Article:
30 July 2021
Long awaited social care reform and funding is very much back on the agenda. Time will tell exactly how Sajid Javid will respond to renewed calls for government action – but social care leaders have been quick to remind him of his remit, and the promises made by his predecessor.
It’s no wonder, as the statistics make for distressing reading. Last month, the End Child Poverty Coalition revealed that even before the pandemic, 4.3 million children were living in poverty, up 200,000 from the previous year – and 500,000 over the past five years. At the other end of the scale, Age UK has estimated there are 1.5 million elderly people in England who need some help with day-to-day life, but do not receive it.
Targeted early support programmes, delivered through collaboration from across care networks, must be a part of the plan if we are to move forwards.
Breaking the cycle of known paths that lead to entrenched issues, and spiraling costs and impacts, will be key. The challenge is how to create focus when the fundamentals of social care delivery are under strain from increasing demand, and rising funding pressures.
Early support is a familiar concept in social care settings and the arguments are well made. Providing help early, whether that be for adults with complex health issues, or children and younger people in crisis, the same principles apply:
A way forward could be for proven local initiatives to be scaled up to regional services, supported by data driven targeting of the support. This would go a long way towards helping Integrated Care Systems meet their responsibilities. Each one has been tasked to develop an ICS Partnership Body, with the NHS and local government as equal partners, and they must develop an integrated care strategy for their whole population. To achieve this, they have been asked to use best available evidence and data, to address the wider determinants of health and wellbeing, and to improve outcomes.
With this new focus, one of the main objectives should be to exploit data to understand where and how to target services and with early support as a key outcome.
The data and insights used in existing health and social care support programmes can be easily transferred to other areas with the combined will to deliver change supported by robust information governance.
Many of the data-driven support initiatives are health focused with pioneering work such as the CIPHA programme, that originated across the Cheshire and Merseyside ICS, using combined health and care data to deal with the immediate Covid pandemic. Use cases from a growing number of contributing CIPHA partner ICSs have been rapidly developed, and virtual hubs and services created to optimise the management of long-term conditions such as blood pressure monitoring in hypertensive patients. Work to support people with cancer, along with suicide prevention, and complex care (multi-morbidity) is all in the pipeline. The data platforms and supporting applications delivered through the CIPHA programme can be rapidly adapted to target social care challenges too.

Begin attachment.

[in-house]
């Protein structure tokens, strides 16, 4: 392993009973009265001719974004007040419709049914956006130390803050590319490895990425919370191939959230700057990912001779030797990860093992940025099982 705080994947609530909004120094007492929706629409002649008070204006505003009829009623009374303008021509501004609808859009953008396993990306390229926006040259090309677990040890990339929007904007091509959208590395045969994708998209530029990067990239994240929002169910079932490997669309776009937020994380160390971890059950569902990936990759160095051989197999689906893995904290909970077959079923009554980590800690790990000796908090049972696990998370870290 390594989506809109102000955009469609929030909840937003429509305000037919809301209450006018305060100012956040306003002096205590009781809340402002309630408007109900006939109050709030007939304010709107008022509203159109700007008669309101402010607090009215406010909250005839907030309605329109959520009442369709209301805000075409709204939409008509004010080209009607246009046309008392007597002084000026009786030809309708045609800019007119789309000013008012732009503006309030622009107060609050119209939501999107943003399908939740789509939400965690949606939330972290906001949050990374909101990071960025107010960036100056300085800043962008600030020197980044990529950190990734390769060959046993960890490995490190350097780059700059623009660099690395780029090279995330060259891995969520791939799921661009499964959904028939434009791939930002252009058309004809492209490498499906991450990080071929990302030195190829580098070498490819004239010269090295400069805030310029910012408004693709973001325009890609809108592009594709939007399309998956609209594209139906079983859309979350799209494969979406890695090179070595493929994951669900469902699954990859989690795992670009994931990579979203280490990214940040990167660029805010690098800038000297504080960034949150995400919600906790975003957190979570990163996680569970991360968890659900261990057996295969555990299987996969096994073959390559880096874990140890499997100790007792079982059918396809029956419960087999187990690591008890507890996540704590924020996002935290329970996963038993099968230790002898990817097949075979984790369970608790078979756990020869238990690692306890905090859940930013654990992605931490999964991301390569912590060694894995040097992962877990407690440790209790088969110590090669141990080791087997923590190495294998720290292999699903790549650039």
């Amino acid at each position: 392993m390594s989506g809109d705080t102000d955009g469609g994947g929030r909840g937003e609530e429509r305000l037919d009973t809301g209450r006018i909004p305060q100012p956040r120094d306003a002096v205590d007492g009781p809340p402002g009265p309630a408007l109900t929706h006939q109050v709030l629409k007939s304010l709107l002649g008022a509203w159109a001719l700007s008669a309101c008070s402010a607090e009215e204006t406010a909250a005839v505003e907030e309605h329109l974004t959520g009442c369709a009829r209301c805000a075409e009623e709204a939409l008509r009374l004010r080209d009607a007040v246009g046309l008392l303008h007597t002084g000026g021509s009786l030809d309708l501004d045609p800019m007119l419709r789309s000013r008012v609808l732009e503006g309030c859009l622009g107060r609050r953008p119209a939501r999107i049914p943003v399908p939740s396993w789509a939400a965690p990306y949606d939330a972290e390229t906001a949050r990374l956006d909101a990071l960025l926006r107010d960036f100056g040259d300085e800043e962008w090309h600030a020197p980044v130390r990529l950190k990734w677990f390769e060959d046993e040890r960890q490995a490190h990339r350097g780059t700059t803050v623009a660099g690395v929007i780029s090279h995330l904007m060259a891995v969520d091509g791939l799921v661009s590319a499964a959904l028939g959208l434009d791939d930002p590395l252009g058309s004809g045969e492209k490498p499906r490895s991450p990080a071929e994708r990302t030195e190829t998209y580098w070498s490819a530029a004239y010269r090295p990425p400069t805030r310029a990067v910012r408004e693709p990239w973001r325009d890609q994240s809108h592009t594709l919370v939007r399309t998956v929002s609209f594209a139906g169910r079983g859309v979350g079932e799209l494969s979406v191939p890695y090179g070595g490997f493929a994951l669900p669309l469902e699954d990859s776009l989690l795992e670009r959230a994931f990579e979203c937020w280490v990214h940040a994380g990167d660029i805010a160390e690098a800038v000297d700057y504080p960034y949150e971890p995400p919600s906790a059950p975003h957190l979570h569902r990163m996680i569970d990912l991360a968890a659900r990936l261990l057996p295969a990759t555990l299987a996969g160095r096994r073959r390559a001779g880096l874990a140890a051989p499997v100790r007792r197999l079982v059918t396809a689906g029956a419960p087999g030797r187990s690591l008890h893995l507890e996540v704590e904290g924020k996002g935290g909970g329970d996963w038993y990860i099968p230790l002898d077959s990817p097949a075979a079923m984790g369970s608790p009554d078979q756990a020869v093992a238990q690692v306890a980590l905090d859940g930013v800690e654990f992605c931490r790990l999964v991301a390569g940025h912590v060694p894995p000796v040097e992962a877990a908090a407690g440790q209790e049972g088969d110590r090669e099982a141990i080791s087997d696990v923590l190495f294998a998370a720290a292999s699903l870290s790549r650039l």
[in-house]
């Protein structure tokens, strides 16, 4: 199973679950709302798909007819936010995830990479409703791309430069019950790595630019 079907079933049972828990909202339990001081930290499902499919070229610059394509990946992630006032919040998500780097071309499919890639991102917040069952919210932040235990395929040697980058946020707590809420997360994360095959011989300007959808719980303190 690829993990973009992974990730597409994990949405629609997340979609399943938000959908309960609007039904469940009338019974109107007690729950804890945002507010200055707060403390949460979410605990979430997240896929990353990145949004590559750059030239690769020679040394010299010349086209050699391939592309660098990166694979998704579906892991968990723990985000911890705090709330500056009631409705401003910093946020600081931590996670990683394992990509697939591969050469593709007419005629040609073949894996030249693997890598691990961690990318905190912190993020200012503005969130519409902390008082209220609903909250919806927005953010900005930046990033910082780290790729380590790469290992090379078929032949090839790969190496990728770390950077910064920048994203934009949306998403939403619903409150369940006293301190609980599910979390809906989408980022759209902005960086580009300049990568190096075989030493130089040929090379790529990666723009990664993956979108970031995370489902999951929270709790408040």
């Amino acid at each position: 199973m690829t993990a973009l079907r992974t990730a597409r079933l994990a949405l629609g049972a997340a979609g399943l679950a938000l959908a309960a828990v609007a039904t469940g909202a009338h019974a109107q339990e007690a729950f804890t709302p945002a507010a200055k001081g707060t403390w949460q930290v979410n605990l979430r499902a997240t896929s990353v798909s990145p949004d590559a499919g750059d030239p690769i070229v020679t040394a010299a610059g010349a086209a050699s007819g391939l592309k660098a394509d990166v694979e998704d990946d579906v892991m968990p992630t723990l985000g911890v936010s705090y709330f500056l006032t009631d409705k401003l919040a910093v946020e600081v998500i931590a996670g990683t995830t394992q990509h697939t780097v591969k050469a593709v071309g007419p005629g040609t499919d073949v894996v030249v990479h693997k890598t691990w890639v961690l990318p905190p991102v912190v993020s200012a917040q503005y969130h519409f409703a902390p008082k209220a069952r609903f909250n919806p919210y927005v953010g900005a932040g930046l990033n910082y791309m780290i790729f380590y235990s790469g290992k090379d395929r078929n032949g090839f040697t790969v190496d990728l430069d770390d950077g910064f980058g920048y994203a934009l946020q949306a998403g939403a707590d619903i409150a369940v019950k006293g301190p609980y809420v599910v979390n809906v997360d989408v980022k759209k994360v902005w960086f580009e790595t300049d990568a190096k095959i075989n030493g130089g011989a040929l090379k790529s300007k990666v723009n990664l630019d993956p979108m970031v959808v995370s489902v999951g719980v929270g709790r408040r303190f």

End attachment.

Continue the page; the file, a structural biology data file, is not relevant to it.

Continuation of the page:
Huge strides have been made on the social care side, with initiatives like the newly named, Supporting Families (formerly Troubled Families), the children’s social care programme, proving their worth. It too is heavily dependent on data analysis, relying on data from multiple sources where intensive multi-agency support could reduce the incidence of negative consequences for individuals and families. Since 2015, over 400,000 families have achieved positive outcomes – ranging from improved school attendance, to supporting parents to overcome substance misuse – as a result of direct support funded through the programme.
Targeting services at those with health deficits is complex but it is already proven with programmes like CIPHA and on other data platforms – while programmes like Supporting Families are providing a glimpse of what could be possible within social care. Applying this approach more broadly will demand even greater integration of health and lifestyle data, and other agencies, to identify individuals of all ages who may benefit from assistance. The data and insights used in existing health and social care support programmes can be easily transferred to other areas with the combined will to deliver change supported by robust information governance.
Social care and NHS organisations repeatedly demonstrate their excellence when in a crisis and now need to take some of that approach into tackling big underlying issues in the same way. The technology and data is available and needs to be ‘in the room’ as the ICS teams forge their plans. We look forward to a time when the word ‘Information’ is supplanted by ‘Action and Insights’ in all aspects of managing the challenges we face.
To read more about CIPHA, click here